Facial expressions, hand gestures and tones of voice would have sufficed. They fall silent when their leader emerges. This also is recognizable, millennia later.

Tuesday, 26 July 2016

Time Patrol And Island In The Sea Of Time

We already knew that Poul Anderson's Time Patrol series was a rich work. Additionally, I have been impressed by how often it has been appropriate to refer to the Time Patrol while discussing SM Stirling's Island In The Sea Of Time without implying that Island... imitates Anderson's series.

The points of comparison have been:

the reality of the past;
the absence of coffee in the past;
how to deal with shamans;
battles of the gods;
attempts to prevent history from being changed;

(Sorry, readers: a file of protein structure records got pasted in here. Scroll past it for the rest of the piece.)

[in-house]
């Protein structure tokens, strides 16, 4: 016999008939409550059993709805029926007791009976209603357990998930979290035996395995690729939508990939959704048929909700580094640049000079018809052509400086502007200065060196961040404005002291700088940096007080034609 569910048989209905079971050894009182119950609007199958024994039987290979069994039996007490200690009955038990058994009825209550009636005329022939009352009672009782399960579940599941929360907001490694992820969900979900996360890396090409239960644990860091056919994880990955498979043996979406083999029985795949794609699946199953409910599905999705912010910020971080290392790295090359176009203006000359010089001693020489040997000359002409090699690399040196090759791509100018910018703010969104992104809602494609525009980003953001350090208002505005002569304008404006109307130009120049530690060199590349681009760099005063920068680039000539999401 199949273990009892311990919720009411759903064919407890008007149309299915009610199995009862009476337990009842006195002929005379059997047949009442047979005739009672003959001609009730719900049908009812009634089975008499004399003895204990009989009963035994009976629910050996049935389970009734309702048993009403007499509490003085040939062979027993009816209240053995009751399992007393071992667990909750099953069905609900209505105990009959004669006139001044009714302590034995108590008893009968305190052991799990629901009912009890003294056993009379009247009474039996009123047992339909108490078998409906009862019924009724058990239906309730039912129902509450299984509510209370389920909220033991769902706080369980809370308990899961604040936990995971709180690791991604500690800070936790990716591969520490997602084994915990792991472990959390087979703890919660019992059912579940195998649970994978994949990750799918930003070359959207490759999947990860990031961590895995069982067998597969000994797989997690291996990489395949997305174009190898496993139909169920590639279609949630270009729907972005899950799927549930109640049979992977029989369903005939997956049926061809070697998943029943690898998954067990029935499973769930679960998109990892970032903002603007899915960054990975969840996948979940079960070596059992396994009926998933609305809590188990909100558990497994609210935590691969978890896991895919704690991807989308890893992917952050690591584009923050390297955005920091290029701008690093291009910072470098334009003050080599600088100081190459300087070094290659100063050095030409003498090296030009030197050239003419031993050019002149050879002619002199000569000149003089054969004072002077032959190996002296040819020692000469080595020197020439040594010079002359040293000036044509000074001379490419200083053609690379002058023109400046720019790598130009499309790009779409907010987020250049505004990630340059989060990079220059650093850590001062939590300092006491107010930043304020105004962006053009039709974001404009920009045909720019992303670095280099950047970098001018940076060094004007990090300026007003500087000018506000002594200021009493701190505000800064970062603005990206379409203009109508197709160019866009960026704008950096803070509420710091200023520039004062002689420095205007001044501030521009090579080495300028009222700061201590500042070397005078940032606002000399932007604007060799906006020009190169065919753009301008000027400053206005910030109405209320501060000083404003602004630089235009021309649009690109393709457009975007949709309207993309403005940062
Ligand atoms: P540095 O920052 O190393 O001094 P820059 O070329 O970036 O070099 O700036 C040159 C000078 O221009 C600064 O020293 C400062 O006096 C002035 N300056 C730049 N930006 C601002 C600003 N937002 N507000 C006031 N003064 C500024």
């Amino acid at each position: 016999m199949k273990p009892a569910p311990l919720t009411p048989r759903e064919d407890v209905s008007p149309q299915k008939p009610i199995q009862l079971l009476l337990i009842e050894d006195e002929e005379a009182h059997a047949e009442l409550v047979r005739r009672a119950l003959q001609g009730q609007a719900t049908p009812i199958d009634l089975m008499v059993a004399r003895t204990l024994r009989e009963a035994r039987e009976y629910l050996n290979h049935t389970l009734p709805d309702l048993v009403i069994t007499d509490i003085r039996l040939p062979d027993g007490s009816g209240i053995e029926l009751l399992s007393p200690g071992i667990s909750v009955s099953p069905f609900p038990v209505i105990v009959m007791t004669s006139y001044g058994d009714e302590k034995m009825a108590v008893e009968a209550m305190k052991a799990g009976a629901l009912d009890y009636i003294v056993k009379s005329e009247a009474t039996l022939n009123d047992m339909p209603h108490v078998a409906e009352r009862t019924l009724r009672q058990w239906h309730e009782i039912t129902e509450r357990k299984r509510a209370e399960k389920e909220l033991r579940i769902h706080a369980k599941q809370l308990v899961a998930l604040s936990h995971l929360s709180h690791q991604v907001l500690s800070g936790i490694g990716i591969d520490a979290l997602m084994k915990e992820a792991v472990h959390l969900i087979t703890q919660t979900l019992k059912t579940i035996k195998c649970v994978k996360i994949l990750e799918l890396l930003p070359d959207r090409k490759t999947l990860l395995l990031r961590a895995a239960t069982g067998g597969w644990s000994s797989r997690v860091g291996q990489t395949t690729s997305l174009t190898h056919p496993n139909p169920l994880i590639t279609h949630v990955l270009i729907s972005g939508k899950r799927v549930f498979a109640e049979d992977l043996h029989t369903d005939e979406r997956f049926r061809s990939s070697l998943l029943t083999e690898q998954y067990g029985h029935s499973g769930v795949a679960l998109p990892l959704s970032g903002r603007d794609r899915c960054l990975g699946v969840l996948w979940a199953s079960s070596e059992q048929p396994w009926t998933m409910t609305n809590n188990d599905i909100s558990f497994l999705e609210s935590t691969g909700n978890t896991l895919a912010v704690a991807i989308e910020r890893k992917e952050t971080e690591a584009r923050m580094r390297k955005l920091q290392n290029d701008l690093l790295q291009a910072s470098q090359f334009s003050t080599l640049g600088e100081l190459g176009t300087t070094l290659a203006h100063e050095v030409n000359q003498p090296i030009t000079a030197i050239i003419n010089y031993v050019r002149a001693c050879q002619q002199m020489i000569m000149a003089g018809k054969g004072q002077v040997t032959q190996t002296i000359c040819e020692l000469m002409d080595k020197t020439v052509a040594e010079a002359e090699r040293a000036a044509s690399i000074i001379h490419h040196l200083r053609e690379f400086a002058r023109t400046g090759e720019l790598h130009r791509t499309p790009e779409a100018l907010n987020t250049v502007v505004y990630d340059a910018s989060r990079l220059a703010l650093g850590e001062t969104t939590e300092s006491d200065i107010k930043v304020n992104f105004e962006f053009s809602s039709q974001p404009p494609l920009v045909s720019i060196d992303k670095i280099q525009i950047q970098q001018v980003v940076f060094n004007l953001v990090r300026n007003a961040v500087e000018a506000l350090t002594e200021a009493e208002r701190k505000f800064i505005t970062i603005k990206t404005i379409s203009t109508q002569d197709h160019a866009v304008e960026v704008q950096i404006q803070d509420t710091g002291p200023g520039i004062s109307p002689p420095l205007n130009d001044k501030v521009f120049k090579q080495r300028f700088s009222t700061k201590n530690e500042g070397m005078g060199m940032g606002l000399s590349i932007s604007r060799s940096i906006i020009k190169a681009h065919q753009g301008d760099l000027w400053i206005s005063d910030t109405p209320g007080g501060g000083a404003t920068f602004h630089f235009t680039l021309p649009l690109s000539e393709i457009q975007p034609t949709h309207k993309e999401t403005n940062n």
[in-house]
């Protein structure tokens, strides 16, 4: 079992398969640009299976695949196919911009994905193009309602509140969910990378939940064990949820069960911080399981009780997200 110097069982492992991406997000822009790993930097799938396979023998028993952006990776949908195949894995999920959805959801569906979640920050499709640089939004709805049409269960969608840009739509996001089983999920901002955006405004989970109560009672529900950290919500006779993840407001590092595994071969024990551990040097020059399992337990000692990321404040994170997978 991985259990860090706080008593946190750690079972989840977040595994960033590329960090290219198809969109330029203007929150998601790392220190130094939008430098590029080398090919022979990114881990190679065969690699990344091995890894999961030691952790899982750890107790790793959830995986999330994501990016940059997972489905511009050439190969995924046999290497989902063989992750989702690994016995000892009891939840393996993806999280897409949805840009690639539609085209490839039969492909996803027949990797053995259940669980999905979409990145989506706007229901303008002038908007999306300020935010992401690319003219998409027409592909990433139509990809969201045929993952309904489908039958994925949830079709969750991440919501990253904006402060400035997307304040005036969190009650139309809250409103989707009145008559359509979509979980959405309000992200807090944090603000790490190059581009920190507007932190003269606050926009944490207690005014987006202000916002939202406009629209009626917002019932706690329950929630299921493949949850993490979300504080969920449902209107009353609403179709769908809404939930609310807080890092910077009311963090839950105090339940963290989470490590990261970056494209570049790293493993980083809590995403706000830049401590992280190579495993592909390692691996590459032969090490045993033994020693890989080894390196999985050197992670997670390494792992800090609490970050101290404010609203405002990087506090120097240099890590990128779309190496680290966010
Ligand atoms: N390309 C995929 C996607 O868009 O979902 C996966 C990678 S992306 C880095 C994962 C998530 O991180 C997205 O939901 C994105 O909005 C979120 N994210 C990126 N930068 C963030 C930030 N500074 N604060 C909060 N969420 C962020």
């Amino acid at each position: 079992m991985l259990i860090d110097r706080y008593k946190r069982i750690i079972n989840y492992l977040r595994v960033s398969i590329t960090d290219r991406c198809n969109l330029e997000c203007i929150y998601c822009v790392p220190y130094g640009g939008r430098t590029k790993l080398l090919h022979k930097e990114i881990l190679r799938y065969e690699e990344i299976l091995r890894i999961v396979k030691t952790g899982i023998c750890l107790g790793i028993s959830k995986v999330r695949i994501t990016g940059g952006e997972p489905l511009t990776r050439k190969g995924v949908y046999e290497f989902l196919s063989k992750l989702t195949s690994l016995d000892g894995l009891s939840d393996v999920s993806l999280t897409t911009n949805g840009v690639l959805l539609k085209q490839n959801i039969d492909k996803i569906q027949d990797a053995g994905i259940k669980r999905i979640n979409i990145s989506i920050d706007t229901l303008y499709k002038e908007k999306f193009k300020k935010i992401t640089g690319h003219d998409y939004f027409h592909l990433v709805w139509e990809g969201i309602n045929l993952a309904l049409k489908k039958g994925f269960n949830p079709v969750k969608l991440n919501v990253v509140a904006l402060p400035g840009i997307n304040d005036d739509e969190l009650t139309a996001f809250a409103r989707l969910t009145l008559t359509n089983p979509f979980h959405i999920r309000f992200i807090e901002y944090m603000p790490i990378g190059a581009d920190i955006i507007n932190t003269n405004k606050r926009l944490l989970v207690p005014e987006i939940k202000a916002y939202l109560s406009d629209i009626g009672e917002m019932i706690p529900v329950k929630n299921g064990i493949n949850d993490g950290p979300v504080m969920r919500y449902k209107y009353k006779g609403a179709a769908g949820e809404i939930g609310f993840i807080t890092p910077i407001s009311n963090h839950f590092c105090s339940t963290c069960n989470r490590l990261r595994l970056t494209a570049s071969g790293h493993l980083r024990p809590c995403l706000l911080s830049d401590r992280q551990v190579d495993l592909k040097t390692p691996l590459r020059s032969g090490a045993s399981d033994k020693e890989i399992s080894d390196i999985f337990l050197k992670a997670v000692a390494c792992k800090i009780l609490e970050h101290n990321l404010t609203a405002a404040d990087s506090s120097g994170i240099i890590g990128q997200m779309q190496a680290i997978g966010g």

dreams of horned men;
pre-Columbian North America;
small town American time travelers.

Far from the later work imitating the earlier work, both are, in the true sf tradition, different original answers to a common basic question: what are some of the imaginable consequences of time travel with causality violation?

Would time travelers find it necessary to organize a police force to prevent causality violations?
Suppose not just an individual time traveler but an entire town were to be transported into the prehistoric past.

Another comparison that has just hit me: James Blish has entire cities crossing interstellar distances faster than light.

One Mad Pastor And Two Wise Priests

SM Stirling, Island In The Sea Of Time (New York, 1998).

Does Pastor Deubel, like Poul Anderson's Time Patrol, want to prevent any historical change? No. He only wants to preserve the Crucifixion. He does not mind if European explorers of North America find a burned village on the island of Nantucket... This guy might have risen to the status of on-going villain but maybe it is better for story purposes that he hanged himself.